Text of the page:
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Parents Play Key Role in Autism Treatment

  • Date: 2010/06/01 Chicago Children's Clinic
  • Synopsis : Study followed three sets of parents who each have one child with a confirmed diagnosis of autism.

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Research shows that children do better when parents receive clinical training...

New research on behavioral treatment for autism has been released by the Chicago Children's Clinic, advancing previous findings that parents can play a critical role in a child's autism treatment.

The clinic, which provides specialized services for children with autism spectrum disorders, presented its findings at the International Meeting for Autism Research (IMFAR) in Philadelphia on May 21.

The study showed that when parents received 25 hours of training in Pivotal Response Treatment (PRT) and in one case only 6 hours of training they learned key skills to help their autistic children make significant improvements in verbal and social functioning.

PRT is a widely researched, evidence-based behavioral treatment for autism spectrum disorders pioneered more than 30 years ago and instituted at the Koegel Autism Center at the University of California-Santa Barbara (UCSB).

"This study confirms what we have been seeing at our clinic since we began providing PRT in 2007," says Dr. Robert Daniels, executive director of the Chicago Children's Clinic. "Parents can be trained to be the best clinicians for their children."

Training in Evidence-Based Pivotal Response Treatments: Exploring Different Models of Parent-Training and Direct Implementation was co-authored by Dr. Daniels and presented at IMFAR by Dr. Stephanie Northington of the Chicago Children's Clinic. IMFAR is an annual meeting where researchers from around the world gather to exchange latest scientific findings on the nature, causes, and treatments for autism spectrum disorders.

"The families we studied are representative of the families we see every day," says Daniels, whose practice has served some 1,000 children with autism, learning disabilities, social-emotional disorders, and other conditions over the past decade. "We've found that providing parents with training in established treatments is a necessary component, and sometimes a sufficient component, for children with autism to get better."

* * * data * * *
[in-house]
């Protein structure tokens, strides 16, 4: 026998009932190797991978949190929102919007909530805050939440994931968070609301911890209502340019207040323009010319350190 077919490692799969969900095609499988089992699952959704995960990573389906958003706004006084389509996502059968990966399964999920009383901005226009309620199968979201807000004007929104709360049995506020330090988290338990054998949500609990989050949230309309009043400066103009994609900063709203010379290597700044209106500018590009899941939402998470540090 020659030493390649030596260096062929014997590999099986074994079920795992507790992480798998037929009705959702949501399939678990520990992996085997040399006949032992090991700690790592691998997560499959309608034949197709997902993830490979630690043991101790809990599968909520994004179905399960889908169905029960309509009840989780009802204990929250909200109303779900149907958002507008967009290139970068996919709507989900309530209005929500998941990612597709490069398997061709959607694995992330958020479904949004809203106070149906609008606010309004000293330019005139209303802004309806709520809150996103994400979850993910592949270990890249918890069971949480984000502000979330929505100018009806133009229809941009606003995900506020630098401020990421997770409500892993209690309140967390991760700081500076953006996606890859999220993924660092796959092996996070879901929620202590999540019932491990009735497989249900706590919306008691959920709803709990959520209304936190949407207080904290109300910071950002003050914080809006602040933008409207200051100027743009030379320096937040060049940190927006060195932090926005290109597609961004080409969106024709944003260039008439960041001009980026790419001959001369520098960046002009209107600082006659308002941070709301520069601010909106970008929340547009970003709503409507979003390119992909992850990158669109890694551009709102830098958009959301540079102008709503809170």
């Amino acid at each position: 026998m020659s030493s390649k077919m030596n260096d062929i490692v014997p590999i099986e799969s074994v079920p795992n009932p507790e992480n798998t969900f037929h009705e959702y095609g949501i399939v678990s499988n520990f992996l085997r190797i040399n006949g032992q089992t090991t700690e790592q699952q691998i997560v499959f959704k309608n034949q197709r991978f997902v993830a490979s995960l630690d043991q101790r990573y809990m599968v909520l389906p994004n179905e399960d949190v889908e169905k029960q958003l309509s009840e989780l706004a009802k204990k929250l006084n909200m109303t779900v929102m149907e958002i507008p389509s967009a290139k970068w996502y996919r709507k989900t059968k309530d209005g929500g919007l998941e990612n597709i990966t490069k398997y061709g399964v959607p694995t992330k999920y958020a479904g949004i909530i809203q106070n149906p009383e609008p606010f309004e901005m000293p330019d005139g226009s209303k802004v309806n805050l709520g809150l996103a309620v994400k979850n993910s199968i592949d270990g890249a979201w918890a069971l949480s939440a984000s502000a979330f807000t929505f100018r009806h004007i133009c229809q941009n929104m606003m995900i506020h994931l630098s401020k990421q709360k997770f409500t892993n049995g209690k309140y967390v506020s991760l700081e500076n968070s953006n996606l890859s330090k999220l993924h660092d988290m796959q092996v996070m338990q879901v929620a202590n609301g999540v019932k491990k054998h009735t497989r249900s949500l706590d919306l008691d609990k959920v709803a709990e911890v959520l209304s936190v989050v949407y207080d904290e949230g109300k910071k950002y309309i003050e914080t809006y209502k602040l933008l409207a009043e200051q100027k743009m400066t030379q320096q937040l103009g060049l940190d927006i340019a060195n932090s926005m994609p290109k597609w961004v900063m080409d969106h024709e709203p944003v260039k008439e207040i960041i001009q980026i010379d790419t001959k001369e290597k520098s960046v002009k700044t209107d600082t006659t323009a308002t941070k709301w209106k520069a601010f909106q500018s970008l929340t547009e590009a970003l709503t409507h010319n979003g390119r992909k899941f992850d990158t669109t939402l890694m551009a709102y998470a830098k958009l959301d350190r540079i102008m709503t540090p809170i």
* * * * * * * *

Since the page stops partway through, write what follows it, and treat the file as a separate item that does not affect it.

Built on previous research on PRT and parent training, the study followed three sets of parents who each have one child with a confirmed diagnosis of autism. The children included two boys and a girl, aged 7, 4, and 3, respectively. Parents received formal training in PRT; their fidelity to the training and their children's progress were recorded by videotape. Two families received up to 10 hours per week of additional clinical support.

Current benchmarks hold that children with autism must receive therapy from a trained clinician for 25 hours each week over several years to make notable progress. These latest findings verify that dramatic gains can be made when parents receive training in PRT, and are then able to provide many hours of therapy to their child themselves, utilizing everyday experiences to teach language and social skills.

"PRT is scientifically rigorous, and also happens to fun and play-based," Daniels says. "Plus, when parents are trained as direct treatment providers, the costs to the family are reduced substantially."

PRT is endorsed by the National Academy of Sciences and the National Autism Center. The Chicago Children's Clinic was selected by UCSB in 2009 as the only national replication site for PRT in Illinois.

Dr. Daniels will present a free lecture, "How an Independent Educational Evaluation Can Be Your Roadmap through the Maze of Special Education," at St. Christopher's Episcopal Church, 545 East Avenue in Oak Park on Saturday, June 12 from 4:00-6:00 PM.

The discussion is sponsored by Talking About Curing Autism (TACA) and geared toward parents of children and adolescents with a variety of special needs. Please call the Chicago Children's Clinic at (312) 587-1742 or visit www.chicagochildrensclinic.com for more information.

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